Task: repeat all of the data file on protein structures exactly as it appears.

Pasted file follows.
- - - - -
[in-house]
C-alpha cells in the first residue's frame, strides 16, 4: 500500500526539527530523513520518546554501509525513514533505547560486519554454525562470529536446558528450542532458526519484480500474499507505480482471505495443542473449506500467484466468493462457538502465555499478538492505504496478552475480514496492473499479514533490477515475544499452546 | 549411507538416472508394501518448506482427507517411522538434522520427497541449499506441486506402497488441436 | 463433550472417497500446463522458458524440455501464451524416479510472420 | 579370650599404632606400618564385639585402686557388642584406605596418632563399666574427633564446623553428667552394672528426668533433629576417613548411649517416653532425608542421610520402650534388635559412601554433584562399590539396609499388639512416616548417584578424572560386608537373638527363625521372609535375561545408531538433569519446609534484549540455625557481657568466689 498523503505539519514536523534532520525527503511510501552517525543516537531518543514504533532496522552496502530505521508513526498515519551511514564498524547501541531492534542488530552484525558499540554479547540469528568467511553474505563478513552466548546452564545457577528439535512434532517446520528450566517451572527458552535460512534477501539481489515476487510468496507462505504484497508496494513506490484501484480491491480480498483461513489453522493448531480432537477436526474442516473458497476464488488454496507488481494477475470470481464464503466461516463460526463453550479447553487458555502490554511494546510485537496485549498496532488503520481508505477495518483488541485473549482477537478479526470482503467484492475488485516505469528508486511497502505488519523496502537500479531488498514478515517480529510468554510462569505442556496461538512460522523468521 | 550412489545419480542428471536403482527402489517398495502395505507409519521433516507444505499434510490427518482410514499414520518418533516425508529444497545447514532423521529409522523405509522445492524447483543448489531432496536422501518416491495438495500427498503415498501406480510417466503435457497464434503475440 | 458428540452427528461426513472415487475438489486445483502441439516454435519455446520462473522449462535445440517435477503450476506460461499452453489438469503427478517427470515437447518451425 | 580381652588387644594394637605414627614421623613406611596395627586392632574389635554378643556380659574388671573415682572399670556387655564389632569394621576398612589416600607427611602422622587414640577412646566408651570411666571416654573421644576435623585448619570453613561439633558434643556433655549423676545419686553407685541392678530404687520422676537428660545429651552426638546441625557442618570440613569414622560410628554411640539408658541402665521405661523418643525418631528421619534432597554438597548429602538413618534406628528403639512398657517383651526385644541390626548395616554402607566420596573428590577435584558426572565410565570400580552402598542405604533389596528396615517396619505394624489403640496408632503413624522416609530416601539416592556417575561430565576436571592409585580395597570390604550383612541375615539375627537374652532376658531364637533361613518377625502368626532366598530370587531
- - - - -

[in-house]
C-alpha cells in the first residue's frame, strides 16, 4: 500500500526539527530523513520518546554501509525513514533505547560486519554454525562470529536446558528450542532458526519484480500474499507505480482471505495443542473449506500467484466468493462457538502465555499478538492505504496478552475480514496492473499479514533490477515475544499452546 | 549411507538416472508394501518448506482427507517411522538434522520427497541449499506441486506402497488441436 | 463433550472417497500446463522458458524440455501464451524416479510472420 | 579370650599404632606400618564385639585402686557388642584406605596418632563399666574427633564446623553428667552394672528426668533433629576417613548411649517416653532425608542421610520402650534388635559412601554433584562399590539396609499388639512416616548417584578424572560386608537373638527363625521372609535375561545408531538433569519446609534484549540455625557481657568466689 498523503505539519514536523534532520525527503511510501552517525543516537531518543514504533532496522552496502530505521508513526498515519551511514564498524547501541531492534542488530552484525558499540554479547540469528568467511553474505563478513552466548546452564545457577528439535512434532517446520528450566517451572527458552535460512534477501539481489515476487510468496507462505504484497508496494513506490484501484480491491480480498483461513489453522493448531480432537477436526474442516473458497476464488488454496507488481494477475470470481464464503466461516463460526463453550479447553487458555502490554511494546510485537496485549498496532488503520481508505477495518483488541485473549482477537478479526470482503467484492475488485516505469528508486511497502505488519523496502537500479531488498514478515517480529510468554510462569505442556496461538512460522523468521 | 550412489545419480542428471536403482527402489517398495502395505507409519521433516507444505499434510490427518482410514499414520518418533516425508529444497545447514532423521529409522523405509522445492524447483543448489531432496536422501518416491495438495500427498503415498501406480510417466503435457497464434503475440 | 458428540452427528461426513472415487475438489486445483502441439516454435519455446520462473522449462535445440517435477503450476506460461499452453489438469503427478517427470515437447518451425 | 580381652588387644594394637605414627614421623613406611596395627586392632574389635554378643556380659574388671573415682572399670556387655564389632569394621576398612589416600607427611602422622587414640577412646566408651570411666571416654573421644576435623585448619570453613561439633558434643556433655549423676545419686553407685541392678530404687520422676537428660545429651552426638546441625557442618570440613569414622560410628554411640539408658541402665521405661523418643525418631528421619534432597554438597548429602538413618534406628528403639512398657517383651526385644541390626548395616554402607566420596573428590577435584558426572565410565570400580552402598542405604533389596528396615517396619505394624489403640496408632503413624522416609530416601539416592556417575561430565576436571592409585580395597570390604550383612541375615539375627537374652532376658531364637533361613518377625502368626532366598530370587531